Faithful donors make mission possible
Just as Sisters of Providence donors come from all walks of life and represent all ages, so, too, are their reasons for gifting the Sisters of Providence with their financial resources, time and talents. Below are some stories and quotes from a few of our donors.
Donna and Frank Kehoe
“I can’t remember a time when the Sisters of Providence weren’t a part of my life. You could say that I have grown up with the Sisters of Providence,” said Chicagoan and Providence Associate Donna Kehoe. “First, they were my teachers, and now they are my friends and I am their Associate. Their lives of total commitment have inspired me in so many areas of my life. One of the things that I have been inspired to do is monetarily support the needs of the SP community.
“Through my association with the sisters, Frank has come to appreciate all that they do and how careful the community is in using all the resources with which they are blessed. We always feel confident that the Sisters of Providence will use our donations with wisdom and care. Whether it is used for the missions that spring from their charism of love, mercy, and justice or keeping the property at Saint Mary of the Woods in good working order, I feel that whatever I donate matters.”
Wendy and Paul Zienin reside in Indianapolis and are friends with Bill Hughes, a Providence Associate from Terre Haute. Bill shares information about the sisters’ ministries with Wendy and Paul. Wendy’s mother, Margaret “Maggie” Mockbee, a 1942 graduate of St. Agnes Academy, was raised Catholic but became Protestant upon her marriage. In later years she became Catholic again and reconnected with the Sisters of Providence. This led her to make gifts to the sisters to help with their many missions. Wendy, who knew about the Sisters of Providence through her mother and Bill Hughes, said, “I began making gifts in honor of my mother and to continue my mother’s philanthropic work.”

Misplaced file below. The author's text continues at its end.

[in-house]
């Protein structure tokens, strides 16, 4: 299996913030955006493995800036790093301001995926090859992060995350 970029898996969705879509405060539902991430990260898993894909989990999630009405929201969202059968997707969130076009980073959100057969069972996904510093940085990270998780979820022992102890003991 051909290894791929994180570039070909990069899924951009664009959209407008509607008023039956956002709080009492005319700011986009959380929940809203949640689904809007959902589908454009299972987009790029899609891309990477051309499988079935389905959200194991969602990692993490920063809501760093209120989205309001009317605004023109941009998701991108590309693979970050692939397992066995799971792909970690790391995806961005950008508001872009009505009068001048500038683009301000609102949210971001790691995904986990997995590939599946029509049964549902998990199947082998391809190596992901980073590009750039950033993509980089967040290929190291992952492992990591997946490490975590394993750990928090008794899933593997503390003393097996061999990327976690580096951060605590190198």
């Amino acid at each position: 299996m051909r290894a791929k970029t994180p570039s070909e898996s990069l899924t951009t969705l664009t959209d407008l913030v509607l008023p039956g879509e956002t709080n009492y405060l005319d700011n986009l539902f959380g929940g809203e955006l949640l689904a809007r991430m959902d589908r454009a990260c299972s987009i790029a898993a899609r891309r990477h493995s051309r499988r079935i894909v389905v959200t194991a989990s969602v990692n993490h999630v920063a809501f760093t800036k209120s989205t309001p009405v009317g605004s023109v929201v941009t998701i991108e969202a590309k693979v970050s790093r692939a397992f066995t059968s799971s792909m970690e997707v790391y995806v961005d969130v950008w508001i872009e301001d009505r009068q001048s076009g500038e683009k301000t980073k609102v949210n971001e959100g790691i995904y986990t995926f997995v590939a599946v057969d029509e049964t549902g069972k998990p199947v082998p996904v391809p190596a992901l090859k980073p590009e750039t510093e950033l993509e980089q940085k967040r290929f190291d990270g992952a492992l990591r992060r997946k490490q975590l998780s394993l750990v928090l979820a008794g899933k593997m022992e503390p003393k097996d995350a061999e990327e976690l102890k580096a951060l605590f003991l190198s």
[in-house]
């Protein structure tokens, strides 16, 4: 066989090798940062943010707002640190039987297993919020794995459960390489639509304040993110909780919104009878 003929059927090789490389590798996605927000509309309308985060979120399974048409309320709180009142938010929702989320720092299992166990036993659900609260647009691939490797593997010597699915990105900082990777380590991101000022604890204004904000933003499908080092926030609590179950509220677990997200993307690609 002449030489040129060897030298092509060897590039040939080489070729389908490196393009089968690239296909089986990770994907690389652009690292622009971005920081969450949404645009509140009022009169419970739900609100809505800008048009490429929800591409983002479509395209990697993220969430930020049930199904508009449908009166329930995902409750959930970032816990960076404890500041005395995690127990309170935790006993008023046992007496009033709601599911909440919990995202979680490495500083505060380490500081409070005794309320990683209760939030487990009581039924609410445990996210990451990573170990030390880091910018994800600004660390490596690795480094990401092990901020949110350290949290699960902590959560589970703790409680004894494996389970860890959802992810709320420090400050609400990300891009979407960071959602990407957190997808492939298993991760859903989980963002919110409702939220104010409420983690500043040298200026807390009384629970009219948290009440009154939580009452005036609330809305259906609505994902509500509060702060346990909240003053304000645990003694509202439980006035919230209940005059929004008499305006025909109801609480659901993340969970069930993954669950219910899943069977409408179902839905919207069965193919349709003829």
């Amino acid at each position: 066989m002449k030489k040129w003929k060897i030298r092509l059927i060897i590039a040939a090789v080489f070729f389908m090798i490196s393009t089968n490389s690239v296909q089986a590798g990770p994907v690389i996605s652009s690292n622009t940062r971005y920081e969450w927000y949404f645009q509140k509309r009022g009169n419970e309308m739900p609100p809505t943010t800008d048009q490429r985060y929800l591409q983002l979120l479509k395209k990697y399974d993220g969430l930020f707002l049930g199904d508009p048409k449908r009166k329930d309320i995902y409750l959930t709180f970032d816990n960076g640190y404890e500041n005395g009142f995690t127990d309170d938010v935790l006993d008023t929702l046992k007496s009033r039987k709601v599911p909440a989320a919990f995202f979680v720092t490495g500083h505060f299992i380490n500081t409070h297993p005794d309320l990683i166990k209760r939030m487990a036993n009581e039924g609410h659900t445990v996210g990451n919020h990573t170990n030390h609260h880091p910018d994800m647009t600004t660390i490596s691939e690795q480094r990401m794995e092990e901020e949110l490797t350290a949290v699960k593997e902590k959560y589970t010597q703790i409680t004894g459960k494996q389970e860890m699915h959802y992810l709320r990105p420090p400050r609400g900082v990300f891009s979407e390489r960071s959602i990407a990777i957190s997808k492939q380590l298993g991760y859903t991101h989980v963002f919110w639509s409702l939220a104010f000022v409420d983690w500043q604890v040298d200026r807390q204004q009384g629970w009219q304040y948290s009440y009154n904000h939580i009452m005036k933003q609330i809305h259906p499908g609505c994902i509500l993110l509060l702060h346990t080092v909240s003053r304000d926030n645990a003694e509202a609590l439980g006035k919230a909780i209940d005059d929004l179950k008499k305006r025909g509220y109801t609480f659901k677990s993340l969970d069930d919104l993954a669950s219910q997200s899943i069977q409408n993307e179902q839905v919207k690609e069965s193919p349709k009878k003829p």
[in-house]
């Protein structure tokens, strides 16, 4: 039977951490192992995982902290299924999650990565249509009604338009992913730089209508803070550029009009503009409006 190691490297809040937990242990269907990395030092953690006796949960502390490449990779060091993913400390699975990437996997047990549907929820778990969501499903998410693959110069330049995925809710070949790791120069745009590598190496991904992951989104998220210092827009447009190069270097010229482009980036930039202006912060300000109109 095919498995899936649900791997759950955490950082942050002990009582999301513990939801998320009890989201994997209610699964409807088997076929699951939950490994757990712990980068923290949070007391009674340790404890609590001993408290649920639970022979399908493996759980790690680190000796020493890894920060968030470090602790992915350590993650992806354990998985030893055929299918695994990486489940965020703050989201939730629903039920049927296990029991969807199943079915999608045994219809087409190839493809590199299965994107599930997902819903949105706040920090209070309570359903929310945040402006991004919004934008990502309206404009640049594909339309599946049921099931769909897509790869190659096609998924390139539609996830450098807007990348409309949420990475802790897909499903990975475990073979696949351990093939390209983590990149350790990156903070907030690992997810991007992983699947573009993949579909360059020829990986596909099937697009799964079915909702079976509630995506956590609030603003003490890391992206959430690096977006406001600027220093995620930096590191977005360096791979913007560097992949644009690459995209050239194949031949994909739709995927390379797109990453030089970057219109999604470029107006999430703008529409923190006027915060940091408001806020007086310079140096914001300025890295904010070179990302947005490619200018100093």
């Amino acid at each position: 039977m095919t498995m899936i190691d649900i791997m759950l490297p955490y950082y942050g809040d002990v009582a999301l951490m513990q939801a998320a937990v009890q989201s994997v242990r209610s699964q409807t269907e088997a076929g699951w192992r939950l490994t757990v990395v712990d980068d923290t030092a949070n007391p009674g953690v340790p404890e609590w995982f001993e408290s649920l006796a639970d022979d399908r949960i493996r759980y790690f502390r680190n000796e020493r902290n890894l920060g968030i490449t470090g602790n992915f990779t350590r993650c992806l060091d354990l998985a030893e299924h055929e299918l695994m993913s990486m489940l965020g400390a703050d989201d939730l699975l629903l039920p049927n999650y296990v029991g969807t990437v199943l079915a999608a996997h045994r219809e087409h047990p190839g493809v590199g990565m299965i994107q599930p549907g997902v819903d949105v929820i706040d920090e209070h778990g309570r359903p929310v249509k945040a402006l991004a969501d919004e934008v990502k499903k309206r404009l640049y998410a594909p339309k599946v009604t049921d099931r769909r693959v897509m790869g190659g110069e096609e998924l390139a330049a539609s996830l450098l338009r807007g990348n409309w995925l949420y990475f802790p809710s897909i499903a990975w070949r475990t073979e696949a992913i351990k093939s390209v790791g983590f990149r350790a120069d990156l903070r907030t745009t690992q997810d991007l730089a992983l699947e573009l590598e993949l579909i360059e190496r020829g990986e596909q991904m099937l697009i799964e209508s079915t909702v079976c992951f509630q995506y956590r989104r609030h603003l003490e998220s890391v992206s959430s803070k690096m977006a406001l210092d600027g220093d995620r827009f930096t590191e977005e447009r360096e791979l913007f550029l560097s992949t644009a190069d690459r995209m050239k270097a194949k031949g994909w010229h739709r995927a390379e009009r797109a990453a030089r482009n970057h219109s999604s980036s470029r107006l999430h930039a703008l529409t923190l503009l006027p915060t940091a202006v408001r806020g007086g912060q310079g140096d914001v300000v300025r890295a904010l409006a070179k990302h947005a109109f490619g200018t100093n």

Irene Eckerle from Jasper, Indiana, considers Saint Mary-of-the-Woods her “second home.” Her connection to the Woods began as a child in religion class taught by a Sister of Providence and continued with her own children. Her great-aunt and two cousins became sisters and she fondly remembers bringing her grandparents and her children to the Woods to visit them. Irene’s husband was unable to join her recently for the Saint Mother Theodore Guerin Dinner, so Irene enlisted a friend to attend with her. Irene was excited to show her friend the Saint Mother Theodore Shrine and the cemetery where she pays respect to her relatives. Irene continues to support the sisters because “the Woods means something. Just being in the peacefulness gives me strength.” For Irene, the emotion of it is real and very comforting.
After 26 years as a solo general surgeon in a rural community, Marilu Bintz wears at least three “hats” as an administrator with Gunderson Health System in La Crosse, Wisconsin. She began her journey with the Sisters of Providence in first grade at Saint Luke Catholic School and continued in high school at Ladywood-Saint Agnes, both in Indianapolis. “My support of the SPs is rooted in their generous and extensive contribution to my personal development, as well as the education they offered me. It was after high school that I realized what an incredible foundation of faith and education I possessed as a result of my experience with the SPs. As time goes on, I think we all mature in our view of the gifts we have been given … my support of the SPs has been no exception. I don’t know how I will ever repay that debt, knowing the professional success and well-being that have come to me as a result of the personal and intellectual learning I experienced.”
Lee Wall’s love for sponsoring alpacas came about in a very unusual way. It originated from being at her home church in St. Louis and meeting two elderly ladies that sat behind her. Learning that the ladies needed transportation to church, Lee began to provide that service. One of the ladies, Rosie, had previously sent money to the sisters for new stained glass windows as a memorial gift for her recently deceased husband. Rosie asked Lee to search out her husband’s name on the plaque the next time Lee was at Saint Mary-of-the-Woods. Visiting the church, Lee found a brochure about sponsoring a White Violet Center for Eco-Justice alpaca. An idea emerged. Knowing Rosie and her husband were fond of the sisters, upon Rosie’s death, Lee would honor her by sponsoring an alpaca. Rosie loved the idea. Upon her death, Lee sponsored the alpaca as promised. Upon learning of a new alpaca cria named Olivia, Lee sponsored it as well because her mother was named Olive. The alpacas continue to be blessed because of Lee!